as if to highlight that disparity, the food on the flight back to the States almost made me have to actually use one of those little bags in the seat back pocket for the first time in my life, so all things considered, though i was glad to get home after a couple of weeks on the go, i really could have handled staying in Miraflores for a while.

24 April, 2010

ellago

for some reason Jill had been much more excited about Lake Titikaka than i had, but then again she had done most of the planning for this trip and seemed to know better what to expect. i had heard of some islands that were alleged to float on the lake, and Jill was talking about staying overnight on an island in the lake, so it all sounded fine to me and i was just interested in having been to what is commonly referred to as the "highest navigable lake" in the world.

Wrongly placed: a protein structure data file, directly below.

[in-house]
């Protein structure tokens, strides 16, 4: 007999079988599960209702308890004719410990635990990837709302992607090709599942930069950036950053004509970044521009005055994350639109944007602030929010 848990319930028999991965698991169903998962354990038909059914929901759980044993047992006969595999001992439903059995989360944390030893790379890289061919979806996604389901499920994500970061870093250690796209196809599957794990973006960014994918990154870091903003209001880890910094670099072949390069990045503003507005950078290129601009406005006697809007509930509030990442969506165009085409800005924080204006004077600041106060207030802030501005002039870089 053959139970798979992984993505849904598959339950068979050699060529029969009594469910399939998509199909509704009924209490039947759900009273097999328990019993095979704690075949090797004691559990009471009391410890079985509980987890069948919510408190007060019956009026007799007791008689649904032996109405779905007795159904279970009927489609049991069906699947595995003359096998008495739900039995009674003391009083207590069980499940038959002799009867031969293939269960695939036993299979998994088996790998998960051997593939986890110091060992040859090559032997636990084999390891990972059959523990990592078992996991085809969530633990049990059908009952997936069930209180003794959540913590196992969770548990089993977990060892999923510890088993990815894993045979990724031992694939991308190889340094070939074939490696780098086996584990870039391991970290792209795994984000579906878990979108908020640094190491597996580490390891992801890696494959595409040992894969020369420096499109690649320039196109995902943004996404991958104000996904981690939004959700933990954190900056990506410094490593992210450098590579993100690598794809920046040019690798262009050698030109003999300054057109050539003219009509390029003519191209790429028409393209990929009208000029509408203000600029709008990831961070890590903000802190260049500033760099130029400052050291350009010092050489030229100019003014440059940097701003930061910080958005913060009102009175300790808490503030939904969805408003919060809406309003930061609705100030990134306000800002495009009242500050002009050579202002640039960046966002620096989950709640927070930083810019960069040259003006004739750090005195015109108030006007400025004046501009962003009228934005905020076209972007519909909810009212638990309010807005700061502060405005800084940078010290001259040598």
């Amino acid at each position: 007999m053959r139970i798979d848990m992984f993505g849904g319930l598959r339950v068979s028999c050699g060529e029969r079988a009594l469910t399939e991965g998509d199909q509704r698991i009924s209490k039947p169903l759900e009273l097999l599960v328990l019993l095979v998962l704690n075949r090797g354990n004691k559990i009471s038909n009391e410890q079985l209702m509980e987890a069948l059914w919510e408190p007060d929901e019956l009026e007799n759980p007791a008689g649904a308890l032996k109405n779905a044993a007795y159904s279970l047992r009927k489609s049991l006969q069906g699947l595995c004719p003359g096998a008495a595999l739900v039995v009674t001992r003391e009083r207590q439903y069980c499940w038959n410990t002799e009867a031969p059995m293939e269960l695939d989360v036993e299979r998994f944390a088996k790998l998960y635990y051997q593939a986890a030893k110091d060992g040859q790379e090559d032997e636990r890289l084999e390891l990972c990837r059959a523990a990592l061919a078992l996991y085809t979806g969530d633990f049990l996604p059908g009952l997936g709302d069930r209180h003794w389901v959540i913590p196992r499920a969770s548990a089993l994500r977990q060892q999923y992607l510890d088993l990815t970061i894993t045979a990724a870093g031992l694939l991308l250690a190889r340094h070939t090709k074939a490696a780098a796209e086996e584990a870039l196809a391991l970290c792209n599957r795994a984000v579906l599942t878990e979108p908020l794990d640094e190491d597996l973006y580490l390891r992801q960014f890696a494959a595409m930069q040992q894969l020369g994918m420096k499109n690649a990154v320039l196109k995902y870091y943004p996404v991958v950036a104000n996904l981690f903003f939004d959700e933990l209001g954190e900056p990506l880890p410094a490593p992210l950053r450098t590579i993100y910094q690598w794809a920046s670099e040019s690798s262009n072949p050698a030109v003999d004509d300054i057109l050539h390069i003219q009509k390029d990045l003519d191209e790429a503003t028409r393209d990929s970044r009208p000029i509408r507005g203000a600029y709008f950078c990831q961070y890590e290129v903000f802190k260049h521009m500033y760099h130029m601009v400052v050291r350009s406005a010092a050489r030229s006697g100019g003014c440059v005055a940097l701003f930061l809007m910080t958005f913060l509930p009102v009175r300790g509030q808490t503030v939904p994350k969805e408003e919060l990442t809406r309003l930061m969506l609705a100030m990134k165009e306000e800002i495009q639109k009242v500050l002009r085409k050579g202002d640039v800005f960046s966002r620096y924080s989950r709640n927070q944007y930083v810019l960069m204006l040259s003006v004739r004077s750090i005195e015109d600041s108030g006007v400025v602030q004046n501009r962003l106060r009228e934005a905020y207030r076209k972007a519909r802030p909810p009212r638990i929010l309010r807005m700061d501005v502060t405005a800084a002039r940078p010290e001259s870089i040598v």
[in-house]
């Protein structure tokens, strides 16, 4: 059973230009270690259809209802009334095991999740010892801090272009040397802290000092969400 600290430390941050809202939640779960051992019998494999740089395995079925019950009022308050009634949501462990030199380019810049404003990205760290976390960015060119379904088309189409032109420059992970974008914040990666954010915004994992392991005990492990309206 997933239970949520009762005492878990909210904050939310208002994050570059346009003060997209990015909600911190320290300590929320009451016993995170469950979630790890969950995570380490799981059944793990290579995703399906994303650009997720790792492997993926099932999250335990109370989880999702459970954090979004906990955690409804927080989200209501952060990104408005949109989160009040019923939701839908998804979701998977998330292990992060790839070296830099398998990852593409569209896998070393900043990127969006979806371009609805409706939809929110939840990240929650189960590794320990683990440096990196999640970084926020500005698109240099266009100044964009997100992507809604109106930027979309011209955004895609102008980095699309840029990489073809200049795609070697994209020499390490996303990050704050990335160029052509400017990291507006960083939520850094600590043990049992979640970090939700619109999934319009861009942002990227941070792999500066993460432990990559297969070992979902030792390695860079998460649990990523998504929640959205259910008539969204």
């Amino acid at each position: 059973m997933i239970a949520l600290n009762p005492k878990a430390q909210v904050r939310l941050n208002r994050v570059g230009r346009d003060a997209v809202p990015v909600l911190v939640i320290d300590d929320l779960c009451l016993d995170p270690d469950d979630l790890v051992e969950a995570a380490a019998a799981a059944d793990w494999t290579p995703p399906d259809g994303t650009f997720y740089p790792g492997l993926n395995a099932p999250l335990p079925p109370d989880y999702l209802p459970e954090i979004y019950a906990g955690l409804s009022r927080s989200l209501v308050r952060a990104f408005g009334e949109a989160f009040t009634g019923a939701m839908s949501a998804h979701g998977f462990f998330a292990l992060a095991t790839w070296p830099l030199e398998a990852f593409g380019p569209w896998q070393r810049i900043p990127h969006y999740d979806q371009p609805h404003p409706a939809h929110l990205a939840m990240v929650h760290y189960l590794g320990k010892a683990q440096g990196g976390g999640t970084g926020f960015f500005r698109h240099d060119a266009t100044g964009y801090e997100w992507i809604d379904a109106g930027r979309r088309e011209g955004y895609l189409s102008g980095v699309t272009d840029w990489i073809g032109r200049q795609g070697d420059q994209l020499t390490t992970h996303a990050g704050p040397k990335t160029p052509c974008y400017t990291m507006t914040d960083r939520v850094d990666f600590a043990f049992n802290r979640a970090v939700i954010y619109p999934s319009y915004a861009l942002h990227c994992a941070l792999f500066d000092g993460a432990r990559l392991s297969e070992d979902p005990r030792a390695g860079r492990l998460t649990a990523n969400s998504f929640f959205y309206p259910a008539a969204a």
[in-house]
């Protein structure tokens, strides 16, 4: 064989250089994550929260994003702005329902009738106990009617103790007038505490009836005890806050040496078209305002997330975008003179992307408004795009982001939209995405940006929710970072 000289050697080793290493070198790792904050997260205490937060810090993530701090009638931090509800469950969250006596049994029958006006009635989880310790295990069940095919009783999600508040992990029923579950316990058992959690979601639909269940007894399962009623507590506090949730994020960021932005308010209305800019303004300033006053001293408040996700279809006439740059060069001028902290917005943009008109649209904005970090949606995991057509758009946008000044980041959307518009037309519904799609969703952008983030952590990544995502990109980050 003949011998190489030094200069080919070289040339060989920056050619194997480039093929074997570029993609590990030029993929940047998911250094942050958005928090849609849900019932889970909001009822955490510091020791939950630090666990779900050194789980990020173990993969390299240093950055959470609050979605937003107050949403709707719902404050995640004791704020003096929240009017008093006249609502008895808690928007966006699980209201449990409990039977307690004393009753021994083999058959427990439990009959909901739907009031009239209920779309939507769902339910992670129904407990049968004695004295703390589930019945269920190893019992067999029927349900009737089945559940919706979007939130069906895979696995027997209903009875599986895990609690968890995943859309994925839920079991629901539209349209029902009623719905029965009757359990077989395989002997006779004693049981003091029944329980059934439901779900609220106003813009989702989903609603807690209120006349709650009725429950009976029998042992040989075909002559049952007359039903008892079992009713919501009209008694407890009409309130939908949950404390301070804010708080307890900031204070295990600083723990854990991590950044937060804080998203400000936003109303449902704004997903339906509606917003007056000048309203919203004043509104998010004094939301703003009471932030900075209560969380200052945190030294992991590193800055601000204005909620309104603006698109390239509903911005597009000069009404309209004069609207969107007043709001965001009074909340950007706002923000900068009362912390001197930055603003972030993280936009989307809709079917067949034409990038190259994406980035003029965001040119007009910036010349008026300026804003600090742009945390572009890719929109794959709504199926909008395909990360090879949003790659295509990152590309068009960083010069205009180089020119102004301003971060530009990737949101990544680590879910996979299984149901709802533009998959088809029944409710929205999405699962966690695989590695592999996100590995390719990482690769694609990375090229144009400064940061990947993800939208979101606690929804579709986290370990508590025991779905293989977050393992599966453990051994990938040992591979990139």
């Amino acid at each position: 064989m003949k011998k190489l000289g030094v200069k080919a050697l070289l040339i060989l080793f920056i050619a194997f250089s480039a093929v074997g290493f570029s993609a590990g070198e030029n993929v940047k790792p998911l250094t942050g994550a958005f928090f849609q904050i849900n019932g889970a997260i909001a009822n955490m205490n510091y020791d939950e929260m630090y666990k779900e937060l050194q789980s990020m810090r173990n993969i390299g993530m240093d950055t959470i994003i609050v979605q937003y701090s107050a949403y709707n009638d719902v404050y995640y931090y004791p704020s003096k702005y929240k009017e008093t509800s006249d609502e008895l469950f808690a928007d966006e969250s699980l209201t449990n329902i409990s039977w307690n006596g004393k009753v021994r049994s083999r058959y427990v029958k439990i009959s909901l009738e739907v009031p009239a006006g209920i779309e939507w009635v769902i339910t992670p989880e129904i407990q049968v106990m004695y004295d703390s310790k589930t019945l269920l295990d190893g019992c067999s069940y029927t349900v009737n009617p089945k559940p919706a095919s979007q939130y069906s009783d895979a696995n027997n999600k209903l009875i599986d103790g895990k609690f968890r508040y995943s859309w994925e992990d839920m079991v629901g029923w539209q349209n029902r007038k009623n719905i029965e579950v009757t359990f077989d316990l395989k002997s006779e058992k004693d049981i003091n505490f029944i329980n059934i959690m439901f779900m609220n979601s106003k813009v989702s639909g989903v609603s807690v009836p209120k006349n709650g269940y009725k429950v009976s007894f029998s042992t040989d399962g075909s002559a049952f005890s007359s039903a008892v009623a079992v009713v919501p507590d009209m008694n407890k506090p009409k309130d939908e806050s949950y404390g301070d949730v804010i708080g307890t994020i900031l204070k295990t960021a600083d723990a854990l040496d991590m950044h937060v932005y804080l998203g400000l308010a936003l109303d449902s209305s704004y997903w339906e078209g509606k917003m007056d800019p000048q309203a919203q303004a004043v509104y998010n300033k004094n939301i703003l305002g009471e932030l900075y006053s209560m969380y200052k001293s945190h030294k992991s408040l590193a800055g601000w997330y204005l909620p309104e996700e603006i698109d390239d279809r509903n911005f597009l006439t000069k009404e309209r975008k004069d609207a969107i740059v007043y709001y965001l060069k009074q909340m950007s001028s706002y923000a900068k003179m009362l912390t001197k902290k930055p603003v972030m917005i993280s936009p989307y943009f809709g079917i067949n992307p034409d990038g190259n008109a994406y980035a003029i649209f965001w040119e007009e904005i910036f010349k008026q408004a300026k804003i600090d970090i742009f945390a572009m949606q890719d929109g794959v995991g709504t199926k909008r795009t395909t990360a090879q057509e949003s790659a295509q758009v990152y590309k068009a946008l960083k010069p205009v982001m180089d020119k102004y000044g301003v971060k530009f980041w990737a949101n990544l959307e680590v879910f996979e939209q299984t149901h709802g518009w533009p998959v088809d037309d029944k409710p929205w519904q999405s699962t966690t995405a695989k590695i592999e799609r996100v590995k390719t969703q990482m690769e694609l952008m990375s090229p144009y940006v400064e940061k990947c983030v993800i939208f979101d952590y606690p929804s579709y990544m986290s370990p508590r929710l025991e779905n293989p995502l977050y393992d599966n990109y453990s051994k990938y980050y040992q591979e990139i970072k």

my brother told me all he wanted from Peru was a picture of me not laughing in front of a sign for Lake Titikaka; since he's my most faithful reader, here you are. below, some of the many tourist boats that ply the (generally more clear) waters of the lake; here in the harbor the algae was so thick we saw birds walking across its surface.



clearly the qualifier "navigable" gives away that it isn't actually the highest lake in the world, and i still haven't found a source to indicate what exactly constitutes a navigable versus a non-navigable lake, but the Wikipedia article gives a clue, calling it one of the highest "commercially navigable" lakes in the world. indeed, there are a lot of boats that ply the icy waters, most of which seem to be part of the tourist trade, but the lake is a huge one, straddling about 60 miles of the Bolivian border and sprawling over more than 3,000 square miles of the earth's surface.



Jill and i feeling chilly on the boat out to the floating islands despite all the sunshine. below, i have followed the indigenous spelling for Lake Titikaka, as our tour guide told us that the Spanish, in spelling it Titicaca had managed to both strip the original of its meaning and add some offensive scatological references as a way of demeaning the native peoples. so ruthless!